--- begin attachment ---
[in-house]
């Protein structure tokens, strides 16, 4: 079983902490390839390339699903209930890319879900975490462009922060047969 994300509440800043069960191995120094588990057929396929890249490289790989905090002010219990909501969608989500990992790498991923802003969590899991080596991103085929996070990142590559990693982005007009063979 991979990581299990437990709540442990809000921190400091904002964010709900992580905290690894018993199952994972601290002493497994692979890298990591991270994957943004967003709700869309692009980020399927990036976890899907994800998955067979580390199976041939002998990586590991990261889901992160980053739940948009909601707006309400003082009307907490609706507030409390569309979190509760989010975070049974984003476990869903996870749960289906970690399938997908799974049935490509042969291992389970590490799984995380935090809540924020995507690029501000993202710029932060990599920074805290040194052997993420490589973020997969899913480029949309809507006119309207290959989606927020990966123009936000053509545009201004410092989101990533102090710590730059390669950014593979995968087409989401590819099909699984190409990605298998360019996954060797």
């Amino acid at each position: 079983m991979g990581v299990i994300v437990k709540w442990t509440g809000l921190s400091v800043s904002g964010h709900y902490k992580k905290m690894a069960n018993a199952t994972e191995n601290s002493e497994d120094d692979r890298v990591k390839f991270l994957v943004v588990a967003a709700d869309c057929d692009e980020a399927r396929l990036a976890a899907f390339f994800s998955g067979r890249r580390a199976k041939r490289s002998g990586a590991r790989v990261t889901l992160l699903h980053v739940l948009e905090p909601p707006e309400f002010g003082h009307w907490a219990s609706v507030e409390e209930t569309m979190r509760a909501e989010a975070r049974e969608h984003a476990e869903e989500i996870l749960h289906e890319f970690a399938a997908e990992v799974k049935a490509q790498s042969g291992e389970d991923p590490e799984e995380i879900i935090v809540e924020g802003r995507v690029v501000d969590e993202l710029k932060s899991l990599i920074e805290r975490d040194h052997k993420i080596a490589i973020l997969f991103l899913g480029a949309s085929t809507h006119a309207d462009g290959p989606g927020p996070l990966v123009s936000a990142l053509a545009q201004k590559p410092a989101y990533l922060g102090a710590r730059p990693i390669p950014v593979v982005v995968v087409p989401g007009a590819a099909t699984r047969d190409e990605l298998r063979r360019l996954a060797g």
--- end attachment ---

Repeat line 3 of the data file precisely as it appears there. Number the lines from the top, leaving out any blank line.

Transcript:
């Amino acid at each position: 079983m991979g990581v299990i994300v437990k709540w442990t509440g809000l921190s400091v800043s904002g964010h709900y902490k992580k905290m690894a069960n018993a199952t994972e191995n601290s002493e497994d120094d692979r890298v990591k390839f991270l994957v943004v588990a967003a709700d869309c057929d692009e980020a399927r396929l990036a976890a899907f390339f994800s998955g067979r890249r580390a199976k041939r490289s002998g990586a590991r790989v990261t889901l992160l699903h980053v739940l948009e905090p909601p707006e309400f002010g003082h009307w907490a219990s609706v507030e409390e209930t569309m979190r509760a909501e989010a975070r049974e969608h984003a476990e869903e989500i996870l749960h289906e890319f970690a399938a997908e990992v799974k049935a490509q790498s042969g291992e389970d991923p590490e799984e995380i879900i935090v809540e924020g802003r995507v690029v501000d969590e993202l710029k932060s899991l990599i920074e805290r975490d040194h052997k993420i080596a490589i973020l997969f991103l899913g480029a949309s085929t809507h006119a309207d462009g290959p989606g927020p996070l990966v123009s936000a990142l053509a545009q201004k590559p410092a989101y990533l922060g102090a710590r730059p990693i390669p950014v593979v982005v995968v087409p989401g007009a590819a099909t699984r047969d190409e990605l298998r063979r360019l996954a060797g």